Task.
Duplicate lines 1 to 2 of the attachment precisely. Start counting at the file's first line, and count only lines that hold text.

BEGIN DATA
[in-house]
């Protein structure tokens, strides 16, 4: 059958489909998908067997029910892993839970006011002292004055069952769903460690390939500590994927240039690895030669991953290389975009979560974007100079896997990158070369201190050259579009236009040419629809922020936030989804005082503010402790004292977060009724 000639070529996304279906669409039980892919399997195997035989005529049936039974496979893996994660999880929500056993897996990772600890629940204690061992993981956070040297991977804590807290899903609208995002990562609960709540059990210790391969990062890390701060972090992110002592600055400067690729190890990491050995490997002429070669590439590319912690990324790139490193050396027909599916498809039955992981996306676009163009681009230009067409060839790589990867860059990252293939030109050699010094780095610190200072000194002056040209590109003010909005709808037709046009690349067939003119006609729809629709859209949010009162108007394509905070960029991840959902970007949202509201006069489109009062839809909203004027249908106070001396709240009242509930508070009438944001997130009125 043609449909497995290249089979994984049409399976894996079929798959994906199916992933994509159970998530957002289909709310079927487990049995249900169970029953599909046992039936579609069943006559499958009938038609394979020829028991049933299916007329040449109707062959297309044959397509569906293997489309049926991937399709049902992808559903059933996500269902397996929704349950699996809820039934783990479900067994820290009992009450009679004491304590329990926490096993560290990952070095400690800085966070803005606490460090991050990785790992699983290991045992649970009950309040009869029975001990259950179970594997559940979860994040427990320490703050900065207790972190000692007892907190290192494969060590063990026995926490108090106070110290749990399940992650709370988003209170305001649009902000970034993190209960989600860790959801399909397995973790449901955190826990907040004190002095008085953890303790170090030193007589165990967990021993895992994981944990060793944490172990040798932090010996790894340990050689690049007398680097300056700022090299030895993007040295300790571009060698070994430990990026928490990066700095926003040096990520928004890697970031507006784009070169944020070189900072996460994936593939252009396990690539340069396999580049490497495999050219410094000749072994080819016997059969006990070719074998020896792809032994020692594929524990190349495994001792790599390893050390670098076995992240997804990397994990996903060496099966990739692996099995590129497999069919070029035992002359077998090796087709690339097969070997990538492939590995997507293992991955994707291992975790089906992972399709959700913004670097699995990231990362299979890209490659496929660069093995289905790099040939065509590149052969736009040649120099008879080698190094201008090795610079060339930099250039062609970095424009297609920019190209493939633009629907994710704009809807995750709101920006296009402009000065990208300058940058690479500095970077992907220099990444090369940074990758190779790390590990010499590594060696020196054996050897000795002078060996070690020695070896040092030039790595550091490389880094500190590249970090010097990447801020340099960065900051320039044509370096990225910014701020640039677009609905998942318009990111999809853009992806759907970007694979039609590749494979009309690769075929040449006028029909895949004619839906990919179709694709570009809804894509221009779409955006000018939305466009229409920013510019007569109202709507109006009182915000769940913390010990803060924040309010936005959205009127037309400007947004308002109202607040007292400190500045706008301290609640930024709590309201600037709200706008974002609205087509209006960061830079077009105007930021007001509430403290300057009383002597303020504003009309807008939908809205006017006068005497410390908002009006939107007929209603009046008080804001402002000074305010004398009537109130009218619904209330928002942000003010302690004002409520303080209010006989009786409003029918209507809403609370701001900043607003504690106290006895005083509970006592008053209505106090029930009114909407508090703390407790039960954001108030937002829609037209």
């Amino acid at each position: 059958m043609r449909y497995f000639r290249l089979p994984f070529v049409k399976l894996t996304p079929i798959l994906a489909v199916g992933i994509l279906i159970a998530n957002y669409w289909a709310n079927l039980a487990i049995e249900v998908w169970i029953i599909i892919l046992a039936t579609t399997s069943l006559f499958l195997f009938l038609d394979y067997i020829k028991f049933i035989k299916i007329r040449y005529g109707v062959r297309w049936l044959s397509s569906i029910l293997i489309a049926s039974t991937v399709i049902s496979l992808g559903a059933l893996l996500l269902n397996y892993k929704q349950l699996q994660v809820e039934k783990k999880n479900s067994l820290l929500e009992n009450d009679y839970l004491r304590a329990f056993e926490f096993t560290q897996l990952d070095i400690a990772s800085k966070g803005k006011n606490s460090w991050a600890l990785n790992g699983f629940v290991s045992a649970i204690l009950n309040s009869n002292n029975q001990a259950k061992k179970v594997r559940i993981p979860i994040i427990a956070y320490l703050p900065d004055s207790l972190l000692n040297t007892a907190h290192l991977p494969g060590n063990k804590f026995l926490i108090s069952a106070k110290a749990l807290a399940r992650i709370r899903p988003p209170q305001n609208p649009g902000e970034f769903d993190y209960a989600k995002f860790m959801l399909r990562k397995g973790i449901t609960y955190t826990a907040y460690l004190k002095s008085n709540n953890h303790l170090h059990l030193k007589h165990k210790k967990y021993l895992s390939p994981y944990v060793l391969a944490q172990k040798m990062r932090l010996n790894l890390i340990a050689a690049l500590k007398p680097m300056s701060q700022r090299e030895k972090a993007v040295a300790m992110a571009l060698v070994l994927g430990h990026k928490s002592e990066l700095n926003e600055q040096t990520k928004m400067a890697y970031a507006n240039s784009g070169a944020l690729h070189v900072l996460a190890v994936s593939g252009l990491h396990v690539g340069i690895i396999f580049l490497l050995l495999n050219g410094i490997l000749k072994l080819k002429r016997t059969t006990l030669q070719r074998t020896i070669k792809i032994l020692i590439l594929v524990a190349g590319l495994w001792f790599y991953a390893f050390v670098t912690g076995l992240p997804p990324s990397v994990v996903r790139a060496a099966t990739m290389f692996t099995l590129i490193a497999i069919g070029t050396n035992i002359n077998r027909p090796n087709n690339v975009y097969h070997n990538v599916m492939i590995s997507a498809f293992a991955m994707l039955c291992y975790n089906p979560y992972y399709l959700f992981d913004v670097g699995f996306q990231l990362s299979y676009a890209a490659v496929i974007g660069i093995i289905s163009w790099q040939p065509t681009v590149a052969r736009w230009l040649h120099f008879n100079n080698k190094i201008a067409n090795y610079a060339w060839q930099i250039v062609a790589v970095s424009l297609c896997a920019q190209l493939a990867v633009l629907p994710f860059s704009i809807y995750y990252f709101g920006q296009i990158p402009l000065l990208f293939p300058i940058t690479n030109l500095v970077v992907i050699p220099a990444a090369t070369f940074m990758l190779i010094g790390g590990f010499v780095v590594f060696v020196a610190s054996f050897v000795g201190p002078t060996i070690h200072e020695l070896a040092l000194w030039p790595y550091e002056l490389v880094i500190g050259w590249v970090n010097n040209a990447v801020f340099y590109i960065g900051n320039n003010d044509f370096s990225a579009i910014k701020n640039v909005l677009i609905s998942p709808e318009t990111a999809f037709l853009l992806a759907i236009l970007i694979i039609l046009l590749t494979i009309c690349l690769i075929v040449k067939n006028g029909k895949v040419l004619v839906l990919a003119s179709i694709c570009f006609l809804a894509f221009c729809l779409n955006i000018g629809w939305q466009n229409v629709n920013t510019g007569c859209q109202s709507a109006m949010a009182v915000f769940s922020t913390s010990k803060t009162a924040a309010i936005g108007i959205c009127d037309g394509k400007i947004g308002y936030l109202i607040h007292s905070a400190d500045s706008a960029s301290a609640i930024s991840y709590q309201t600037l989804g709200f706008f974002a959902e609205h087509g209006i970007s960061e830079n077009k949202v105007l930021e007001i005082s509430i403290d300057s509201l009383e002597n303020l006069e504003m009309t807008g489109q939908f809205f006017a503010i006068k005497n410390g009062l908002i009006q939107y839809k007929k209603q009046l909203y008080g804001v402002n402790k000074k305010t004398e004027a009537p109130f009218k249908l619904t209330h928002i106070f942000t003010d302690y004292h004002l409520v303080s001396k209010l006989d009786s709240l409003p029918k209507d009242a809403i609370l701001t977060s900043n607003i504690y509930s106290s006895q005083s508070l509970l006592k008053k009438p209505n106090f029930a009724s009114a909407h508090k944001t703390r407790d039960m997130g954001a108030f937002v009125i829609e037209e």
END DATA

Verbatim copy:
[in-house]
């Protein structure tokens, strides 16, 4: 059958489909998908067997029910892993839970006011002292004055069952769903460690390939500590994927240039690895030669991953290389975009979560974007100079896997990158070369201190050259579009236009040419629809922020936030989804005082503010402790004292977060009724 000639070529996304279906669409039980892919399997195997035989005529049936039974496979893996994660999880929500056993897996990772600890629940204690061992993981956070040297991977804590807290899903609208995002990562609960709540059990210790391969990062890390701060972090992110002592600055400067690729190890990491050995490997002429070669590439590319912690990324790139490193050396027909599916498809039955992981996306676009163009681009230009067409060839790589990867860059990252293939030109050699010094780095610190200072000194002056040209590109003010909005709808037709046009690349067939003119006609729809629709859209949010009162108007394509905070960029991840959902970007949202509201006069489109009062839809909203004027249908106070001396709240009242509930508070009438944001997130009125 043609449909497995290249089979994984049409399976894996079929798959994906199916992933994509159970998530957002289909709310079927487990049995249900169970029953599909046992039936579609069943006559499958009938038609394979020829028991049933299916007329040449109707062959297309044959397509569906293997489309049926991937399709049902992808559903059933996500269902397996929704349950699996809820039934783990479900067994820290009992009450009679004491304590329990926490096993560290990952070095400690800085966070803005606490460090991050990785790992699983290991045992649970009950309040009869029975001990259950179970594997559940979860994040427990320490703050900065207790972190000692007892907190290192494969060590063990026995926490108090106070110290749990399940992650709370988003209170305001649009902000970034993190209960989600860790959801399909397995973790449901955190826990907040004190002095008085953890303790170090030193007589165990967990021993895992994981944990060793944490172990040798932090010996790894340990050689690049007398680097300056700022090299030895993007040295300790571009060698070994430990990026928490990066700095926003040096990520928004890697970031507006784009070169944020070189900072996460994936593939252009396990690539340069396999580049490497495999050219410094000749072994080819016997059969006990070719074998020896792809032994020692594929524990190349495994001792790599390893050390670098076995992240997804990397994990996903060496099966990739692996099995590129497999069919070029035992002359077998090796087709690339097969070997990538492939590995997507293992991955994707291992975790089906992972399709959700913004670097699995990231990362299979890209490659496929660069093995289905790099040939065509590149052969736009040649120099008879080698190094201008090795610079060339930099250039062609970095424009297609920019190209493939633009629907994710704009809807995750709101920006296009402009000065990208300058940058690479500095970077992907220099990444090369940074990758190779790390590990010499590594060696020196054996050897000795002078060996070690020695070896040092030039790595550091490389880094500190590249970090010097990447801020340099960065900051320039044509370096990225910014701020640039677009609905998942318009990111999809853009992806759907970007694979039609590749494979009309690769075929040449006028029909895949004619839906990919179709694709570009809804894509221009779409955006000018939305466009229409920013510019007569109202709507109006009182915000769940913390010990803060924040309010936005959205009127037309400007947004308002109202607040007292400190500045706008301290609640930024709590309201600037709200706008974002609205087509209006960061830079077009105007930021007001509430403290300057009383002597303020504003009309807008939908809205006017006068005497410390908002009006939107007929209603009046008080804001402002000074305010004398009537109130009218619904209330928002942000003010302690004002409520303080209010006989009786409003029918209507809403609370701001900043607003504690106290006895005083509970006592008053209505106090029930009114909407508090703390407790039960954001108030937002829609037209």